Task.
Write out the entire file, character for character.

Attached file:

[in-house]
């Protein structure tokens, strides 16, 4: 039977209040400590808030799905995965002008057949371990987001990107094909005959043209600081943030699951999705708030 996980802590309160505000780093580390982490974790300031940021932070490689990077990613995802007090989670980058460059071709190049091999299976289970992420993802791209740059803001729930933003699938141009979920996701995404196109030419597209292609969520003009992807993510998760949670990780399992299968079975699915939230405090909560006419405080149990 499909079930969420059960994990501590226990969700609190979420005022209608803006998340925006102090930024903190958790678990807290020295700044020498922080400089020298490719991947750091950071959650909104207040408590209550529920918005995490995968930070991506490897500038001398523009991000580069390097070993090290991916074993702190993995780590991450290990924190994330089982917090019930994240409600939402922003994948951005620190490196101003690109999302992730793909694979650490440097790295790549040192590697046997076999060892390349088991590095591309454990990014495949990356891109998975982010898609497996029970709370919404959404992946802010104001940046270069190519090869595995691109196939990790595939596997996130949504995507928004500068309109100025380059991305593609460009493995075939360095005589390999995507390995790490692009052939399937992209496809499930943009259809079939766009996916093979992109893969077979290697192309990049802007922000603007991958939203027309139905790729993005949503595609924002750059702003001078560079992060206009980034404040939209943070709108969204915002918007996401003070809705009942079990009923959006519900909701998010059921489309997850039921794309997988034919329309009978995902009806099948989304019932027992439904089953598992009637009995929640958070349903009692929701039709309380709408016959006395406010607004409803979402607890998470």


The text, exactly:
[in-house]
């Protein structure tokens, strides 16, 4: 039977209040400590808030799905995965002008057949371990987001990107094909005959043209600081943030699951999705708030 996980802590309160505000780093580390982490974790300031940021932070490689990077990613995802007090989670980058460059071709190049091999299976289970992420993802791209740059803001729930933003699938141009979920996701995404196109030419597209292609969520003009992807993510998760949670990780399992299968079975699915939230405090909560006419405080149990 499909079930969420059960994990501590226990969700609190979420005022209608803006998340925006102090930024903190958790678990807290020295700044020498922080400089020298490719991947750091950071959650909104207040408590209550529920918005995490995968930070991506490897500038001398523009991000580069390097070993090290991916074993702190993995780590991450290990924190994330089982917090019930994240409600939402922003994948951005620190490196101003690109999302992730793909694979650490440097790295790549040192590697046997076999060892390349088991590095591309454990990014495949990356891109998975982010898609497996029970709370919404959404992946802010104001940046270069190519090869595995691109196939990790595939596997996130949504995507928004500068309109100025380059991305593609460009493995075939360095005589390999995507390995790490692009052939399937992209496809499930943009259809079939766009996916093979992109893969077979290697192309990049802007922000603007991958939203027309139905790729993005949503595609924002750059702003001078560079992060206009980034404040939209943070709108969204915002918007996401003070809705009942079990009923959006519900909701998010059921489309997850039921794309997988034919329309009978995902009806099948989304019932027992439904089953598992009637009995929640958070349903009692929701039709309380709408016959006395406010607004409803979402607890998470």